Heaven Scent flowers: A breath of spring in midwinter

Just when our post-holiday spirits could use a pat on the back and a rousing cheer, fog happens. I deluded myself into thinking that this year I would give fog zero airtime. But, though I brought the subject up, I did manage to deal fog a crippling blow.

I decided that visiting a florist might offer a glimpse of coming spring and an escape from the gloom. Heaven Scent Florist and Gift Shop is just around the corner here in Eagle Point. I’ve purchased flowers and balloons from Cathy Wallace for many years, and each time I go, it’s like opening the door onto another world. A deep breath of the familiar petal-soft, floral deliciousness and fresh greenery clears the brain webs and reminds me of bright days just ahead.

When I arrived, Cathy was working her artistic magic on a beautiful bouquet, while snippets of green and the tools of her trade lay around her work surface. She was in her element.

As we visited about her livelihood, history and stories bloomed. She had worked in the floral industry for 40 years, as in four decades. She didn’t look old enough for that stretch of experience, or to be a new grandmother, which she was proud to share with me. But she was only 7 at the start, and helped her grandfather in his flower business in Tennessee. By the time she turned 13, working in the family florist shop was a regular after-school event. The more we talked, the more her devotion showed. But the floral ancestry didn’t begin with grandpa.

Cathy has pictures on the wall and on business cards of her Aunt Kate and Aunty Ess, great, great, great aunts who sold flowers in the historic Peabody Hotel in Memphis, Tennessee, home of the famous duck parade and the place where Elvis signed his first record contract. Mary Pickford, of silent movie fame, bought flowers from them, as the autographed photo on the wall attests.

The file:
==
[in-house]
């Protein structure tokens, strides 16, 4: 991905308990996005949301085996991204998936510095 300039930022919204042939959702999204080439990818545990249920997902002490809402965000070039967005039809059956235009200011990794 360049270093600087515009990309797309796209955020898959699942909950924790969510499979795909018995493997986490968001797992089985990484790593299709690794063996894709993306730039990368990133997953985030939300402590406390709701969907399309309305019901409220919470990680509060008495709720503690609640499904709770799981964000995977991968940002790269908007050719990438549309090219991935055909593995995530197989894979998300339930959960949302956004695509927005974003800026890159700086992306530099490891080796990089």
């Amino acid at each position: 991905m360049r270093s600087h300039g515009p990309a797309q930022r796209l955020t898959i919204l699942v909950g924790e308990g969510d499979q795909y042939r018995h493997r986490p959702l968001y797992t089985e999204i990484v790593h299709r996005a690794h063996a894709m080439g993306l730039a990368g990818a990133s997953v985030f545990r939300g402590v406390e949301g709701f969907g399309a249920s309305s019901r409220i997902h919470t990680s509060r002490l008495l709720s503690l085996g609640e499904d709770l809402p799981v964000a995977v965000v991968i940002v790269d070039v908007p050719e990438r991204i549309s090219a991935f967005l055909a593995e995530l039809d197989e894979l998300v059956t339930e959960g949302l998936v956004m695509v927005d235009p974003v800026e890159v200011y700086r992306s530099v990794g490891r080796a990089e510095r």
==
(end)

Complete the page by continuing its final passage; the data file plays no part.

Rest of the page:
“Aunty Ess used to talk about the gowns filled with orchids coming down. Not just one but 12 to 19, and the furs.”

Cathy loves her flower connection.

“This year, I was particularly inspired. Wintertime, it’s cold, and you know, it’s a hard world outside.”


“I have the fortune to be able to buy greens and make Christmas arrangements that are awesomely beautiful. But locally we have a guy, his name is Baldassare Mineo. He has a garden (Italio Gardens), and he was able to cut fresh greens for me from his garden.”

I love the local connection.

“We got some very special plants and greens ... this year, I was able to go out to the garden and tell him what I wanted him to cut, so it was custom-cut. So I got lots of awesome evergreens.”

She read my motive for coming in when she shared the reason for bringing the green stuff inside in winter.

“Evergreens are so hardy, and it just amazes me and reminds me of why we bring them inside because they are so hardy and we need that hardiness. We need that lasting ability, so it just makes it awesome that we can do this locally. In the winter, I have this rare, wonderful treasure.”

Apparently, in the florist business there’s always a fresh beauty breaking bud just around the corner. After a short lull, comes Valentine’s Day, a busy time.

“The pussy willows are coming out.” She looked hopeful. “They’ll last through Valentine’s Day.”

So, today on a whim, I opened the door to a small florist’s shop in Eagle Point for a breath of fresh air and left having been transported to the Peabody Hotel during the early 20th century. Behind every storefront there is a story, and I got more than what I came for.

— Peggy Dover is a freelance writer living in Eagle Point. Email her at pcdover@hotmail.com.

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